I'll need to look into whether it might make more sense to use the Leonardo (32u4) chip, instead of the Atmega 328p. Ray is using a cool custom bootloader he wrote himself to allow for USB connectivity to the 328p without any extra silicon; I'll ask him whether that's a good idea in our case ...

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Alright, I've changed the design to use a 32u4 processor (like the Leonardo), based on the Adafruit Flora schematic. The layout isn't quite finished yet, and I should get a second opinion on my schematic ... but this means we can use the standard Leonardo bootloader (I think) ...

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Hi Jeff, I plan to have some of my students make a few simple pcbs to introduce the eagle software and teach some quick and dirty fab methods. I think that the breakout boards that you originally requested would be appropriate for this demonstration. Are you still interested in such a thing? If so, I could post eagle files and could send you the boards that the students make. Also, the board layout in the eagle file that you link to does not look like the layout in the Fritzing diagram. This is important if you want the jumpers to line up correctly. Assuming the eagle file is correct, the jumper has four holes in a line on 0.2" centers. The Fritzing diagram has five holes on 0.1" centers. I am going to assume the eagle file is correct unless I hear otherwise. Jack

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Sure, that'd be interesting. Do you think Don's are too complex?

You know, I'm not sure what the spacing is on the Visualight. Do you think you could check it on the Visualight hardware files? https://github.com/lpercifield/visualight/releases/tag/Hardware

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Hi Jeff, I downloaded the eagle files that you can get to from the link that you reference and used the measurement tool in eagle to get the header spacing. The holes line up exactly at 0.2" on the eagle file. Do you have one of the Visualight devices in hand? If so, you could check to see if it has the four holes as per the eagle files, or if it has five as per the Fritzing diagram. Whether Don's plan is too complex depends on who is building it. If you are sending it out to be fabricated, then no. On the other hand, not many customers will want to put it together with a soldering iron. I don't know what the fab house will charge you to build these. Whether is is worth it depends on the cost of the Visualight devices and how many you expect to sell. You could put together a kit that has the pcb, sensor ($12.50), resistors, capacitor and header ($1.66). The total should be under $16 and someone with minimal experience should be able to put it together in a half hour. Jack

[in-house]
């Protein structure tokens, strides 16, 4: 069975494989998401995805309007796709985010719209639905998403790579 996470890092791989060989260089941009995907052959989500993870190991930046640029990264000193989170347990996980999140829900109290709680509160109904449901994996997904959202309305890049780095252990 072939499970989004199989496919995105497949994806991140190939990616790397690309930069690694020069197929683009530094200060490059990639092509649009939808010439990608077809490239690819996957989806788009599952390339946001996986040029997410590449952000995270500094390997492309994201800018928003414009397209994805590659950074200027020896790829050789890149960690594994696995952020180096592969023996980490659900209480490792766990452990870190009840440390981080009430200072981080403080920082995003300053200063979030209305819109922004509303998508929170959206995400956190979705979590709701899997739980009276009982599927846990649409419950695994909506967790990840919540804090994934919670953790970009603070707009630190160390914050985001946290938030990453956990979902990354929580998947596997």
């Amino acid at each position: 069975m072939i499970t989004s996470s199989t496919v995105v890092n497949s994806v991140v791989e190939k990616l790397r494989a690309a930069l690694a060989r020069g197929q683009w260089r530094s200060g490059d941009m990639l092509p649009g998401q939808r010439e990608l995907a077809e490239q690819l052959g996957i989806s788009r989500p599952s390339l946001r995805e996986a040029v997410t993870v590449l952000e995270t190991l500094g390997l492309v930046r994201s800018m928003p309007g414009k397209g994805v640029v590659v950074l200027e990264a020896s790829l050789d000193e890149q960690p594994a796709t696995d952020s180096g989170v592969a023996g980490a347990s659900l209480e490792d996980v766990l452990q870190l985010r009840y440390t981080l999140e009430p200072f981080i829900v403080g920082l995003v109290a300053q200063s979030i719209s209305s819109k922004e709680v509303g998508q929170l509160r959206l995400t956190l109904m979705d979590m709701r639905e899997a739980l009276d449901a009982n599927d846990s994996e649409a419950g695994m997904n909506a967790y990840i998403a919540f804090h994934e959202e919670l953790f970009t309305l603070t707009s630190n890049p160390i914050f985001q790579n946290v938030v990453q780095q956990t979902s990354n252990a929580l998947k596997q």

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It has five holes. The Fritzing diagram was a crude reproduction by me, so it's not likely to be accurate. The Eagle files are from Visualight; they're proper.

The interest in Visualight was mainly because it has almost everything needed for the board and has already been produced, and has integrated USB... it's pretty nice and very bright. But Don's board is probably cheaper, though perhaps not as bright.

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And indeed the eagle files also show 5 holes. The Fritzing diagram was actually just a screenshot of the Eagle board file, Photoshopped over a Fritzing screenshot.

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That last comment surprised me. Turns out there are three versions of the board at the github site; The one I was looking at has four holes on 0.2" centers. The one you were looking at has five holes on 0.1" centers. The third has seven holes on 0.1" centers. Do you know where there is a picture of the board that you can buy?

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Hi All,

Great discussion here. It sounds to me like designing the breakout board for the Visualight would be an excellent student project, and could also be useful as a thermal flashlight design. It could be used as an external I2C breakout board for use with an Arduino. For that reason, I think it'd be cool to have the student project be to design this breakout board along with a footprint for an RGB through-hole LED -- it could then e.g. be a smaller, independently useful "thermal flashlight breakout for your Arduino" reward in a Kickstarter campaign.

Meanwhile, the thermal flashlight boards I designed arrived over the weekend -- here's a photo: